They returned home at 10:30pm and called emergency services to report that their mother had drowned while they were out.

All of this amounted to seemingly the perfect crime. But just a year later, the girls would be caught.

Sandra and Elizabeth's identities were never revealed.


Catching the 'Bathtub Girls.'

At first the girls got away with the crime, but it seems their tendency to brag about their success got the better of them.

They were sent to live with their aunt, while their brother, who was only three, was sent to live with other family members. The sisters were paid out $130,000 in life insurance, while their brother received $67,000. Apparently, they had been aware of their mum's life insurance policy when they murdered her.

It’s believed the friends they told maintained silence, but one of the girls admitted to a male friend at a party that she had murdered her mother, leading him to report it to police. The police wired the young man, hoping he could get an audio confession for them. Over a period of one month, he discussed the details of the murder, feeding back the information that would lead to their arrest.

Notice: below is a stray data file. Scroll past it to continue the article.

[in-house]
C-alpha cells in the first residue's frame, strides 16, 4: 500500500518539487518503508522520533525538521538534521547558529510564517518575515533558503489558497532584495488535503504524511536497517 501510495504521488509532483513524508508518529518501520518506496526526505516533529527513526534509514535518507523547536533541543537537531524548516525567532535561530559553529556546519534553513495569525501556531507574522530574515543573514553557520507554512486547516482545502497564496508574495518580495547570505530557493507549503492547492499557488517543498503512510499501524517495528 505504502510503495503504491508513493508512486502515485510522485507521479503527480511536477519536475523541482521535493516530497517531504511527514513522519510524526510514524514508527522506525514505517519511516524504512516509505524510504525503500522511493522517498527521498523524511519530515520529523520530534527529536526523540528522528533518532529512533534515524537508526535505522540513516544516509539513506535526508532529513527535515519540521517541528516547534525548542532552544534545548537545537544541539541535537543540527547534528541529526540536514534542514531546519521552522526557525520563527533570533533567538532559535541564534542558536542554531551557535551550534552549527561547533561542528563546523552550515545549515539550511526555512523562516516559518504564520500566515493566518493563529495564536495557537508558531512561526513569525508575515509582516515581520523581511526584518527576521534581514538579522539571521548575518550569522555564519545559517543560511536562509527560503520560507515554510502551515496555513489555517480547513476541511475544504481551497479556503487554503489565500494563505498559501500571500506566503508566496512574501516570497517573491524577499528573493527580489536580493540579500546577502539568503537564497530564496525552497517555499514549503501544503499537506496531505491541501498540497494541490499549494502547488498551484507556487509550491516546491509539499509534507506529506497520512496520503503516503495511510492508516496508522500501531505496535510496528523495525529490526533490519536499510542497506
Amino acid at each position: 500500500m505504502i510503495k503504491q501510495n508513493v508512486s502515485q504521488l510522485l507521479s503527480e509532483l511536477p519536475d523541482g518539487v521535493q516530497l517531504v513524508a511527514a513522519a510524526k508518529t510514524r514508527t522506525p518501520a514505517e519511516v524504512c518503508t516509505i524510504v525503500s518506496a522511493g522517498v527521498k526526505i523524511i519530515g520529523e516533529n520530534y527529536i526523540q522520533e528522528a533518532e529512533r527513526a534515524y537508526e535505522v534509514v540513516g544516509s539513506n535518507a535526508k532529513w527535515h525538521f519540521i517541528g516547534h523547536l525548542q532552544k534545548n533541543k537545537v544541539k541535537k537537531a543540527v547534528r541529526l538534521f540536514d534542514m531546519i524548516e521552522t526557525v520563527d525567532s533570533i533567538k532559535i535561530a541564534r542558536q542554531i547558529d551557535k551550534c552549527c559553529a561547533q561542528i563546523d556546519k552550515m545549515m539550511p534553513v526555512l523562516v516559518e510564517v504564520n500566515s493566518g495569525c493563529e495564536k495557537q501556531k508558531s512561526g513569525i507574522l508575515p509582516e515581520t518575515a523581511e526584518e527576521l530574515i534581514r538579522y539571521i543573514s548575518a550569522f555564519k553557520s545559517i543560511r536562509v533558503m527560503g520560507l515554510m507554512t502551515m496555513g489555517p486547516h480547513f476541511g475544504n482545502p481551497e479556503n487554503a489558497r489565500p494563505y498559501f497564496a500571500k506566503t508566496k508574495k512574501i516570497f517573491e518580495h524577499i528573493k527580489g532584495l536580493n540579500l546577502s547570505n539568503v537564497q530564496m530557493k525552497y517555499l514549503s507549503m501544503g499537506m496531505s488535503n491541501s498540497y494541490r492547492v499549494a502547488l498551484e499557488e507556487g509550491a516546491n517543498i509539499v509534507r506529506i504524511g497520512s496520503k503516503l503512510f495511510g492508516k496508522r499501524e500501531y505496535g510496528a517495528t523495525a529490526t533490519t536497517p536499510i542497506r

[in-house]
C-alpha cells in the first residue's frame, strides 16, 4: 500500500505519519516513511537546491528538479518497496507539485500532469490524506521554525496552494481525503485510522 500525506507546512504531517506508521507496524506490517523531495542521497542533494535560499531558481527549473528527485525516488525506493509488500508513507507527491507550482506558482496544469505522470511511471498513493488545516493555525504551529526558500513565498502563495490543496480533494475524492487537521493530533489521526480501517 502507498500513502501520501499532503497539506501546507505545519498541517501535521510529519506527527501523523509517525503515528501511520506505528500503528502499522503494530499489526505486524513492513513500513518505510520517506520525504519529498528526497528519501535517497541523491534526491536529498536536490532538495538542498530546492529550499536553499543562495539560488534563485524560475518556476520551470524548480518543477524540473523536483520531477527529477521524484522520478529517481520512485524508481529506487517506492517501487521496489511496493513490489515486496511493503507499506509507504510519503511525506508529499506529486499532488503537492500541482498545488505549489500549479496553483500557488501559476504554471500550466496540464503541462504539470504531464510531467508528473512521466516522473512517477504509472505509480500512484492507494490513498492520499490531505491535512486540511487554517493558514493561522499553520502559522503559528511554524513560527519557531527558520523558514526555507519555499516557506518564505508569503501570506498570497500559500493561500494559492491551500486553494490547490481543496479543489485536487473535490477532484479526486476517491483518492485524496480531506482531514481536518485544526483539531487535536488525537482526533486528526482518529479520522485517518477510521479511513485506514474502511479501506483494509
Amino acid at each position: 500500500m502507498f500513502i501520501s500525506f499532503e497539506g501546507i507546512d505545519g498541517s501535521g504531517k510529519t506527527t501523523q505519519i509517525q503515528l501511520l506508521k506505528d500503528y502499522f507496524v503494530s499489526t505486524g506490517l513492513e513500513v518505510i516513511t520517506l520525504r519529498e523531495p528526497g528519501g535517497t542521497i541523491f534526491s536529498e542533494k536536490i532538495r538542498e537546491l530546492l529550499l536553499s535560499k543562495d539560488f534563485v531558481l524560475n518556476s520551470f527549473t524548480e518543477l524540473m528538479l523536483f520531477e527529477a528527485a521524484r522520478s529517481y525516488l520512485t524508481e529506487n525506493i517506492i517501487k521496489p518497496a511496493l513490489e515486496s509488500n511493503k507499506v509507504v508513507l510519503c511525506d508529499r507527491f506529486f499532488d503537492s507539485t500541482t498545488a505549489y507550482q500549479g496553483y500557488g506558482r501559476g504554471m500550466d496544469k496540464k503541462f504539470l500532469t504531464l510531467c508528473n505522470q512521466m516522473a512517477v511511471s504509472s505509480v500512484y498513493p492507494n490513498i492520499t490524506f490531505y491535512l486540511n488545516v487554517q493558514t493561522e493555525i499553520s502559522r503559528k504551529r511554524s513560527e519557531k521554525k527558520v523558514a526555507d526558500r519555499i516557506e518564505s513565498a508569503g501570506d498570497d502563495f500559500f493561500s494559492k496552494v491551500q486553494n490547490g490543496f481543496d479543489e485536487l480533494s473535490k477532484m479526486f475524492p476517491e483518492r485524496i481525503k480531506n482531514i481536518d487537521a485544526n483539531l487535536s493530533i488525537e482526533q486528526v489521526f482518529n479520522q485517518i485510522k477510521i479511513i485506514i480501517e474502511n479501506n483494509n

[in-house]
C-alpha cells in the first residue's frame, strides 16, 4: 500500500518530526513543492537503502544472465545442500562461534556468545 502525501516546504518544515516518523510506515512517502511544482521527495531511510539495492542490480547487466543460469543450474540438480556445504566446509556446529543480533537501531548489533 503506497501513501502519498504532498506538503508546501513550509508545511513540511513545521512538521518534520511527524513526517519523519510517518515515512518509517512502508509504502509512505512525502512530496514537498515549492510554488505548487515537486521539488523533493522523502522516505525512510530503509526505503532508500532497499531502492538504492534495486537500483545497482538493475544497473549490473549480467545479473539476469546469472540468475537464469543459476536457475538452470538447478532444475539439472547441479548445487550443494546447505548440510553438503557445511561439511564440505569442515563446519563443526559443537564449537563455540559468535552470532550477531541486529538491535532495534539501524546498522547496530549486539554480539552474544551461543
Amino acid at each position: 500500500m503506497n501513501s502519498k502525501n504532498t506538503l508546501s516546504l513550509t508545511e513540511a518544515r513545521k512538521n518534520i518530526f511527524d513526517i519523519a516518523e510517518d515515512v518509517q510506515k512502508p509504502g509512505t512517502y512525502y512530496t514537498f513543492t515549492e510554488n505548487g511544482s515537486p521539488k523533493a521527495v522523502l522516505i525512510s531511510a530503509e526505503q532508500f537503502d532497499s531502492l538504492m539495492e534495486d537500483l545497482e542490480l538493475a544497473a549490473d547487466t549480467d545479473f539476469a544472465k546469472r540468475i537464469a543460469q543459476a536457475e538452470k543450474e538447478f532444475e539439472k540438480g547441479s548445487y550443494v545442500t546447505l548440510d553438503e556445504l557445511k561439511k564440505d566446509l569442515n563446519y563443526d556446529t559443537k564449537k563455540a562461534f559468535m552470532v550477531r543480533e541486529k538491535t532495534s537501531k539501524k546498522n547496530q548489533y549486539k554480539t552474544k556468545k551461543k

Sandra and Elizabeth were arrested in January, 2004, and placed in different youth correctional centres. Both girls made taped confessions of the crime, and a computer taken from their home found a search history detailing their plans and the effects of mixing alcohol and Tylenol-3.


Their trial began in late 2005, and they were found guilty of first degree murder. The following year, they were handed the maximum sentence: 10 years' imprisonment. They served six years in custody and four under community supervision. 

Justice Bruce Duncan said in court, “the two defendants set out to commit the perfect crime, but instead they created the perfect prosecution. The case against them is overwhelming. It is probably the strongest case I have seen in over 30 years of prosecuting, defending, and judging criminal cases.”

Georgie Henley and Abigail Breslin as Sandra and Elizabeth. Image: Lifetime.

Sandra and Elizabeth: Where are they now?